I thought it impossible to find a place with more mullets than Argentina. Then again, I had never been to Chile. Here the mullet has assumed forms with which I was previously familiar - my favorite being the ¨Fractional Mullet¨ that I saw in the central plaza this morning. Not finding the traditional mullet adequately laughable, one fine lad today sheared off two thirds of his Kentucky Waterfall to leave but a small wispy portion wavering from his rear right quarterpanel. I bet he´s an ace with the ladies.
I have little to write about this last week. Aside from some hiking up in the Valley of the Moon, nearly all my time was spent touring wineries. The Valley of the Moon was like being on the moon, or so they say. While on a guided tour through one part of the park, the khaki-clad guide quipped that ¨Your Neil Armstrong might have actually been walking here, hey?¨. He had probably told this pseudo-joke 500 times, and he took note of the ¨I got it¨ nods from the other visitors - mostly Japanese and Germans. I was the only American, and since I didn´t laugh he approached me and nudged me in the belly, ¨You know, your astronaut...who walked on the moon?¨ Hee. Hee.
In contrast to Napa Valley, only a handful of wineries in the gorgeous valleys around Mendoza charge a tasting fee. And since the harvest season here is not until March, I was often the only person at each vineyard. The majority wanted prior reservations, but the security guard at each winery´s respective gate found the pleadings of a stammering foreign moron sitting on an extremely dirty motorcycle sufficient for entry. Ohhhh, and the wine flowed...like wine.
The flagship of the Argentinian wine industry is the Malbec grape, and it is a tasty varietal indeed. My teeth were stained purple all week. And despite the fact that it was clearly a bad idea, I started to buy a few bottles. I scarcely had room on the bike for anything else. So why did I buy 60 bottles of wine? Because it was delicious and because it was cheap. 48 bottles are now on a boat bound for the States, 10 I somehow lashed to the motorcycle, and two I drank the night before I left with Antonio, the night clerk at my ratty hotel, and his friend Armando with the broken foot.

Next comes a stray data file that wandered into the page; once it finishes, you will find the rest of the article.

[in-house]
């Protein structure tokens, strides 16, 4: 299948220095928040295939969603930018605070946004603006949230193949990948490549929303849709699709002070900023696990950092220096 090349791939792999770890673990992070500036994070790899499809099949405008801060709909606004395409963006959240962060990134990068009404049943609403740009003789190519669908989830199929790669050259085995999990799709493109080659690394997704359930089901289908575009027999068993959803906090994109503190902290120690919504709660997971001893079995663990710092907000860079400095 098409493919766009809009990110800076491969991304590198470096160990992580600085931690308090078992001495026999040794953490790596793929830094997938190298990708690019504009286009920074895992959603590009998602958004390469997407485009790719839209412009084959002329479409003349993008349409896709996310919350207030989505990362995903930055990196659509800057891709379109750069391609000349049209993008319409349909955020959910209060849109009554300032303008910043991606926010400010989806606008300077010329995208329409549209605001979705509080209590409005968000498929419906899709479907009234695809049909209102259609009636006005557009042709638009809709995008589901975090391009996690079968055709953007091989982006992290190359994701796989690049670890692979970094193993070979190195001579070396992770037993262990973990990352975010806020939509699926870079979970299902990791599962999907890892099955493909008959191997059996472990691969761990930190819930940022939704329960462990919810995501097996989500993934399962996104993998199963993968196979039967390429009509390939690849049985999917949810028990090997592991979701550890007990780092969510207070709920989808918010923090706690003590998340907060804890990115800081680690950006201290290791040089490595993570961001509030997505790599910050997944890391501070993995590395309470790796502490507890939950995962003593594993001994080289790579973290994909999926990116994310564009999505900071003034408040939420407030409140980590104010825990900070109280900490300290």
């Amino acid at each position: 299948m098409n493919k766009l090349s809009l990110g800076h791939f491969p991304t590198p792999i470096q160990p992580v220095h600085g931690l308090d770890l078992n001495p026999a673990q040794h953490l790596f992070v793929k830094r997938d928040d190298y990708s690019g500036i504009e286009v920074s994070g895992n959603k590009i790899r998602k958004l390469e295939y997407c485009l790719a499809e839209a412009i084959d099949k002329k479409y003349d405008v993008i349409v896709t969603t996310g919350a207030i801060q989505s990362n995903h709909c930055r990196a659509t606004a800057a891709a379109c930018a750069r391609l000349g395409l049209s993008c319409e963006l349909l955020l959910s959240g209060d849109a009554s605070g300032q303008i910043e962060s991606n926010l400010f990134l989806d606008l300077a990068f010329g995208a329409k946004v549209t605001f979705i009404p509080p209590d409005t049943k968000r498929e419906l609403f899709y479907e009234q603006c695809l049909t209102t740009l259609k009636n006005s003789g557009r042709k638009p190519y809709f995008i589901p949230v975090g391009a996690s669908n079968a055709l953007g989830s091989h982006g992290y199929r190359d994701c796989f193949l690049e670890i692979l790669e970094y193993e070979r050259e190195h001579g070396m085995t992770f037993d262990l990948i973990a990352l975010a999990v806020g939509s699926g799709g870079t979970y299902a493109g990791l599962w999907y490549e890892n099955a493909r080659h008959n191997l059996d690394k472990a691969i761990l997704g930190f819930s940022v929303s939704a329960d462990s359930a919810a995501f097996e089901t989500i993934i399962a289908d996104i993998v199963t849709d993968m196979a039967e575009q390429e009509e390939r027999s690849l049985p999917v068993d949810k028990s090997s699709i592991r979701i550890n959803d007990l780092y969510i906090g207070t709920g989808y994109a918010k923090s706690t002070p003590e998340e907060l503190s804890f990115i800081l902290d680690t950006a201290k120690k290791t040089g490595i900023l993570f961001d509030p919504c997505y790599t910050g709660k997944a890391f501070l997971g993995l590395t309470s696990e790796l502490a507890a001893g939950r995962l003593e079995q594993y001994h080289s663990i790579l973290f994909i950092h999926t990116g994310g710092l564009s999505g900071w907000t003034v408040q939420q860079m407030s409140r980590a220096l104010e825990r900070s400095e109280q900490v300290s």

The drive to Chile was without the greatest border crossing of my life, as it winds and whirls through the Andes at dizzying heights. Had the wind not nearly blown me over on several occasions and thrown sand into my eyes (the visor on my helmet was lashed off my helmet by a monstrous gust provided by a semi that zipped by in the other direction), it would have been even more enjoyable. Near the road´s apex it passed just south of Aconcagua, which at 22,831 feet did not seem real. Then it was an incredibly long tunnel through a mountain and into Chile.
Chile is all business when it comes to customs. It took about two hours to complete the border formalities. Thankfully I asked if there would be a problem if I left the motorcycle in Santiago for a few weeks while I went home for the holidays. ¨Yes, it is a problem!¨
I needed to find someone to ¨take responsibility for the motorcycle¨ while I was out of the country. This invariably involved lots of stamps and ate up the better part of an afternoon. My savior was a man known as ¨The Bear¨, a friend of my brother-in-law who worked in the embassy here in Chile for two years. The Bear now has my bike and stinky sandals at his apartment, and I won´t be surprised to find the sandals outside with the motorcycle when I return on account of the foul stench.
Other than that, I´m just waiting for my plane. I´ve got two cheap Chinese suitcases (one of them pink) full of motorcycle parts, clothes, and wine that I want to get rid of. I haven´t seen my family, my friends, or my girlfriend since July, so this will be a welcome break.
Merry Christmas and Yuletide Cheer to you all.
Bonus quote: ¨Stansfield?¨ ¨At your service.¨ ¨This is from...Mathilda.¨